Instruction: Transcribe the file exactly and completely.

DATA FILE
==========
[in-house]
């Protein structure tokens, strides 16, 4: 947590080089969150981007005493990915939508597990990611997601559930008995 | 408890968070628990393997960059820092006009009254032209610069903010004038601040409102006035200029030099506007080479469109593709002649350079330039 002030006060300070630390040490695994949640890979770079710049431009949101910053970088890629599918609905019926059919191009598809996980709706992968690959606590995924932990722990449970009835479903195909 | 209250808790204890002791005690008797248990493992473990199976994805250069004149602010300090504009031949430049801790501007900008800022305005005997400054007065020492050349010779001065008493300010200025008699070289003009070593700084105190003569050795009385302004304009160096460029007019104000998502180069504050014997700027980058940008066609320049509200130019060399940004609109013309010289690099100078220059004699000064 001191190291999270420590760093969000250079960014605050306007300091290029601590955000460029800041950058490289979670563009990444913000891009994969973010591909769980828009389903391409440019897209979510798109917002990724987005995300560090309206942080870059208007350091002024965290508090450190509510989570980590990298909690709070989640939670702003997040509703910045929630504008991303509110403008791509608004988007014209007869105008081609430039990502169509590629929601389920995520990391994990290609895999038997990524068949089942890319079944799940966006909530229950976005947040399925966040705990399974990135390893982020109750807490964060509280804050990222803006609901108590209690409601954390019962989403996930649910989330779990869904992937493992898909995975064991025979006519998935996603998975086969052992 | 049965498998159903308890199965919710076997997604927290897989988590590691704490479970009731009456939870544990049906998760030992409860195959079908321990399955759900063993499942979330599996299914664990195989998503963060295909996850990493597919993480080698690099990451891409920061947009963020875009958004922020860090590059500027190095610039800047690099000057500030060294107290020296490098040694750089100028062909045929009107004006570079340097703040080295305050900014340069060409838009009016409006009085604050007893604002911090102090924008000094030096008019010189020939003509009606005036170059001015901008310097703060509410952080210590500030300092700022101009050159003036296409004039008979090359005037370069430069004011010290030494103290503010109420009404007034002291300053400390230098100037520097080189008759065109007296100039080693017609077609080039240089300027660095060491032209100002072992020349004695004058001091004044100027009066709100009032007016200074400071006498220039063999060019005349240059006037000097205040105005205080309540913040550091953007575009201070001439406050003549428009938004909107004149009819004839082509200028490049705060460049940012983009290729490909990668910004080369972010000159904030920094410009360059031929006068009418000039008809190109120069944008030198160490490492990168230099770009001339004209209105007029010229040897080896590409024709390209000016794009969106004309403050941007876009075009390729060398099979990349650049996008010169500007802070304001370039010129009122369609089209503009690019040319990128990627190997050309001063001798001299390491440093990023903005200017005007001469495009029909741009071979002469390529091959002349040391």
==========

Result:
[in-house]
């Protein structure tokens, strides 16, 4: 947590080089969150981007005493990915939508597990990611997601559930008995 | 408890968070628990393997960059820092006009009254032209610069903010004038601040409102006035200029030099506007080479469109593709002649350079330039 002030006060300070630390040490695994949640890979770079710049431009949101910053970088890629599918609905019926059919191009598809996980709706992968690959606590995924932990722990449970009835479903195909 | 209250808790204890002791005690008797248990493992473990199976994805250069004149602010300090504009031949430049801790501007900008800022305005005997400054007065020492050349010779001065008493300010200025008699070289003009070593700084105190003569050795009385302004304009160096460029007019104000998502180069504050014997700027980058940008066609320049509200130019060399940004609109013309010289690099100078220059004699000064 001191190291999270420590760093969000250079960014605050306007300091290029601590955000460029800041950058490289979670563009990444913000891009994969973010591909769980828009389903391409440019897209979510798109917002990724987005995300560090309206942080870059208007350091002024965290508090450190509510989570980590990298909690709070989640939670702003997040509703910045929630504008991303509110403008791509608004988007014209007869105008081609430039990502169509590629929601389920995520990391994990290609895999038997990524068949089942890319079944799940966006909530229950976005947040399925966040705990399974990135390893982020109750807490964060509280804050990222803006609901108590209690409601954390019962989403996930649910989330779990869904992937493992898909995975064991025979006519998935996603998975086969052992 | 049965498998159903308890199965919710076997997604927290897989988590590691704490479970009731009456939870544990049906998760030992409860195959079908321990399955759900063993499942979330599996299914664990195989998503963060295909996850990493597919993480080698690099990451891409920061947009963020875009958004922020860090590059500027190095610039800047690099000057500030060294107290020296490098040694750089100028062909045929009107004006570079340097703040080295305050900014340069060409838009009016409006009085604050007893604002911090102090924008000094030096008019010189020939003509009606005036170059001015901008310097703060509410952080210590500030300092700022101009050159003036296409004039008979090359005037370069430069004011010290030494103290503010109420009404007034002291300053400390230098100037520097080189008759065109007296100039080693017609077609080039240089300027660095060491032209100002072992020349004695004058001091004044100027009066709100009032007016200074400071006498220039063999060019005349240059006037000097205040105005205080309540913040550091953007575009201070001439406050003549428009938004909107004149009819004839082509200028490049705060460049940012983009290729490909990668910004080369972010000159904030920094410009360059031929006068009418000039008809190109120069944008030198160490490492990168230099770009001339004209209105007029010229040897080896590409024709390209000016794009969106004309403050941007876009075009390729060398099979990349650049996008010169500007802070304001370039010129009122369609089209503009690019040319990128990627190997050309001063001798001299390491440093990023903005200017005007001469495009029909741009071979002469390529091959002349040391």